Ramsey Campbell’s Cthulhu horror The Darkest Part of the Woods inspires a lingering fear of the dark, combining a nuanced portrayal of a dysfunctional family with the haunting of the woods. Basically, the Prices moved to the Goodmanswood back in the 60s, when Dr. Lennox Price wanted to do research on the constant aura of mass hysteria and ghosty badness surrounding the woods. He eventually tracks its source to a mysterious lichen, gets contaminated, and goes insane. His wife and older daughter, Heather, stay near the wood and the hospital he’s assigned to. Because Heather is stolid and reliable, Sylvia, the younger daughter, is free to leave Brichester, wandering the world researching her books. When Sylvia suddenly returns, strangely pregnant, Heather is forced to confront her resentment over her family’s constant suckitude (they constantly comment on her lack of imagination, they impose on her house, etc) and the secret at the center of the woods. Honestly, the prose is simply too delicious to spoil with many more details than that.
The Spanish Gatekeeper Book I – Empire of the Ulfair is a bit less exciting. An intriguing premise — the Lopez women are known for being wolf-like and now Bonifacia and her cousin Peter have been transported to a world where there’s a wolf-queen and their grandfather was a prominent political figure — is undermined by a narrative overly committed stylistically to CS Lewis. Plus, Peter’s boring, and Bonnie’s most consistent characterization is that she’s small but has a lot of pluck. Still, this has series has the potential to become a YA favorite once the entire trilogy is out: I strongly suspect that the majority of the problems I have with it (the iffy characterization and the prose style being the most prominent) are the type to get resolved by series’ end. This would be a good gift/recommendation for the teen/tween/young reader in your life who enjoyed Madeline L’Engle, CS Lewis, and Half Magic. Overall, the world itself is intriguing enough that I just ordered the sequel for my Kindle.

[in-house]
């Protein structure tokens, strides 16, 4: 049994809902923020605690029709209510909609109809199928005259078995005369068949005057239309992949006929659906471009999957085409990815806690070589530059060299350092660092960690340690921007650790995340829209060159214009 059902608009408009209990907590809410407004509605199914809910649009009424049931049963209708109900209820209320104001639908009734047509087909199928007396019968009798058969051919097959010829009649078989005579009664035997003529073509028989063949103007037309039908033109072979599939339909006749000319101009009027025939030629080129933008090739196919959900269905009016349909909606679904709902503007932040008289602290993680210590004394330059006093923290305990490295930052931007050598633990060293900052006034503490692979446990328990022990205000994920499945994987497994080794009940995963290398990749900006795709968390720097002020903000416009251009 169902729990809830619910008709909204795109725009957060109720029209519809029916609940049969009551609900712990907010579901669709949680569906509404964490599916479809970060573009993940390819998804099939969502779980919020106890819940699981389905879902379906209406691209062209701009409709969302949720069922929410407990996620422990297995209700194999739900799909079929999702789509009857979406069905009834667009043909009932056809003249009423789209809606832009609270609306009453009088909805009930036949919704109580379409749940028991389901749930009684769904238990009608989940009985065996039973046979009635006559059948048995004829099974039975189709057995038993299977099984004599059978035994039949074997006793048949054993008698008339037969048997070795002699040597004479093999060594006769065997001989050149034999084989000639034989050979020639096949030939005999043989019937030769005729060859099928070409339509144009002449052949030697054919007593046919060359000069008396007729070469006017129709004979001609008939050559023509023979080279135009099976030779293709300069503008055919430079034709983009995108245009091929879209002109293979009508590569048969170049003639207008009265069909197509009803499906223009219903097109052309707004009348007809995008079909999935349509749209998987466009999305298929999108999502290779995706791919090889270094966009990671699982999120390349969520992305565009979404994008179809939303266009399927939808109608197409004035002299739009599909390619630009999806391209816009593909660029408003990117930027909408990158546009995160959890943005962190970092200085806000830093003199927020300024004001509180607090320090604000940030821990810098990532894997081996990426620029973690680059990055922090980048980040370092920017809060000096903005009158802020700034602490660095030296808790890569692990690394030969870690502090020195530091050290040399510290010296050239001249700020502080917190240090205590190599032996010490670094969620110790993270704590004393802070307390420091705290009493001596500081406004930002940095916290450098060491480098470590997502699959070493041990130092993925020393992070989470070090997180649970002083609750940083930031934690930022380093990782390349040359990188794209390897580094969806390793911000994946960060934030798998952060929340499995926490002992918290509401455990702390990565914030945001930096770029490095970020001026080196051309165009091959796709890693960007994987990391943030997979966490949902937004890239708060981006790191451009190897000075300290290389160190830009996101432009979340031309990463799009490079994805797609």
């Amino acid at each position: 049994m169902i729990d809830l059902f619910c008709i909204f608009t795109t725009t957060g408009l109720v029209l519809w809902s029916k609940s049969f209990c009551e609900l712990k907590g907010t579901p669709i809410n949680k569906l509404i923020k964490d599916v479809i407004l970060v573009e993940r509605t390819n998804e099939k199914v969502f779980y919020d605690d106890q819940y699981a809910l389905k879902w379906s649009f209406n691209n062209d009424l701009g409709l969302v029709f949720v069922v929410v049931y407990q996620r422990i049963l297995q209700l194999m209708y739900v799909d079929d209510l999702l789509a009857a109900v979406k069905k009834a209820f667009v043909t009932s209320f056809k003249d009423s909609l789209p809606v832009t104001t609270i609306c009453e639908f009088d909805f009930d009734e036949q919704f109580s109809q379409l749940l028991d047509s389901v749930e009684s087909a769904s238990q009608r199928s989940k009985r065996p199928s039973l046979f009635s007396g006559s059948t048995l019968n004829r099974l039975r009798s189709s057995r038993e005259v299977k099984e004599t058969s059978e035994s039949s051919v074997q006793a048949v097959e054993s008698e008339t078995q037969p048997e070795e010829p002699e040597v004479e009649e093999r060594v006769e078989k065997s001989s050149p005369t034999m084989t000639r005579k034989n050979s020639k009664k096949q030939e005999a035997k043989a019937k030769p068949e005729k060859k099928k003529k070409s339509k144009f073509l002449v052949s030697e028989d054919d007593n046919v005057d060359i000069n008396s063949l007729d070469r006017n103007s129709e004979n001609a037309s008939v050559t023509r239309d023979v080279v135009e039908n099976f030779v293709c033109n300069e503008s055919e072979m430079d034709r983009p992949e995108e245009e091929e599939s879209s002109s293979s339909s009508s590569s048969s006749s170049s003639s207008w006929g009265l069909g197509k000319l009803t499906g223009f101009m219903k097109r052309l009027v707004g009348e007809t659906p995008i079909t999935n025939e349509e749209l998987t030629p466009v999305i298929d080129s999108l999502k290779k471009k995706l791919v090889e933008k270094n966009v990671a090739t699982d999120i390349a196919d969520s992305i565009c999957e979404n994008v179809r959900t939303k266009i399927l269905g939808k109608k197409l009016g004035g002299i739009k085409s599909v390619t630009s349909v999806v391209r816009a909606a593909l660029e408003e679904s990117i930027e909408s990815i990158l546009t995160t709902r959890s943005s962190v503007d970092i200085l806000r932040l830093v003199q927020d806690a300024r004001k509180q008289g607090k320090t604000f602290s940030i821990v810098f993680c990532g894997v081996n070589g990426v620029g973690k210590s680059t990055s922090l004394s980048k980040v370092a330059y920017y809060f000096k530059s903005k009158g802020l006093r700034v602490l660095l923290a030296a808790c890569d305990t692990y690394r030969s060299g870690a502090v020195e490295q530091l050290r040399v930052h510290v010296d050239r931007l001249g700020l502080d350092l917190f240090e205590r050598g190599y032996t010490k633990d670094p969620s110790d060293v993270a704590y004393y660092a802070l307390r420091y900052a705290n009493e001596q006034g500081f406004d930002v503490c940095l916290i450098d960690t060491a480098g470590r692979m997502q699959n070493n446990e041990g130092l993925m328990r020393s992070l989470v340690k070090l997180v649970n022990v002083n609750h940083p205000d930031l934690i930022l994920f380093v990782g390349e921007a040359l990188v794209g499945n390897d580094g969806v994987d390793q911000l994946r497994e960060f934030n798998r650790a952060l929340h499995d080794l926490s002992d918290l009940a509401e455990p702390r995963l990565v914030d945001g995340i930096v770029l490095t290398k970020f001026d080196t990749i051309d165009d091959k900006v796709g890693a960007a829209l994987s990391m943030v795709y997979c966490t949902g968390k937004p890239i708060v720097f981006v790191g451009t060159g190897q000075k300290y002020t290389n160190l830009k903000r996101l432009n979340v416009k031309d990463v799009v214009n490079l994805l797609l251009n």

I was originally really jazzed about the Kim Oh series. I still mostly am. Basically, Kim Oh is a former foster kid who’s working as an unlicensed accountant for a mobster. When he decides to go legitimate, he fires her, because he wants someone to match the new “face” of his operation. Kim contacts one of his old hitmen, now a paraplegic after his boss’ earlier betrayal, and has Cole train her in the arts of badass. Kim’s a believable, snarky narrator, with a great younger brother, and the novels are filled with an interesting cast of characters. However! There are VERY few female characters, and what few there are Kim generally doesn’t like. In fact, Kim doesn’t like other women; she spends a good chunk of the first novel complaining about how, unlike pretty women, she has to get by on her brains, and can’t engage in sex work or stripping to make ends meet. Then, after she kinda moves beyond that, she complains about men getting in touch with their “feminine side,” acting like “old women” “yakking it up,” etc. I’d be more okay with it if Kim wasn’t presented as such a sympathetic narrator. Originally, I thought her dislike of pretty women had more to do with her being a hater — it’d make sense given her age and her seeming isolation from other same-age peers. However, the shortage of other female characters, and the constant reminder that they’re washed up, inexplicable, weak/weak-minded, or incompetent began to really bother me. I’m going to keep with the series, and do recommend it, particularly for fans of early Anita Blake, but hope that as Kim herself grows up, the narrative voice begins to at least acknowledge that being a woman (or hell, being a pretty woman) doesn’t mean you suck.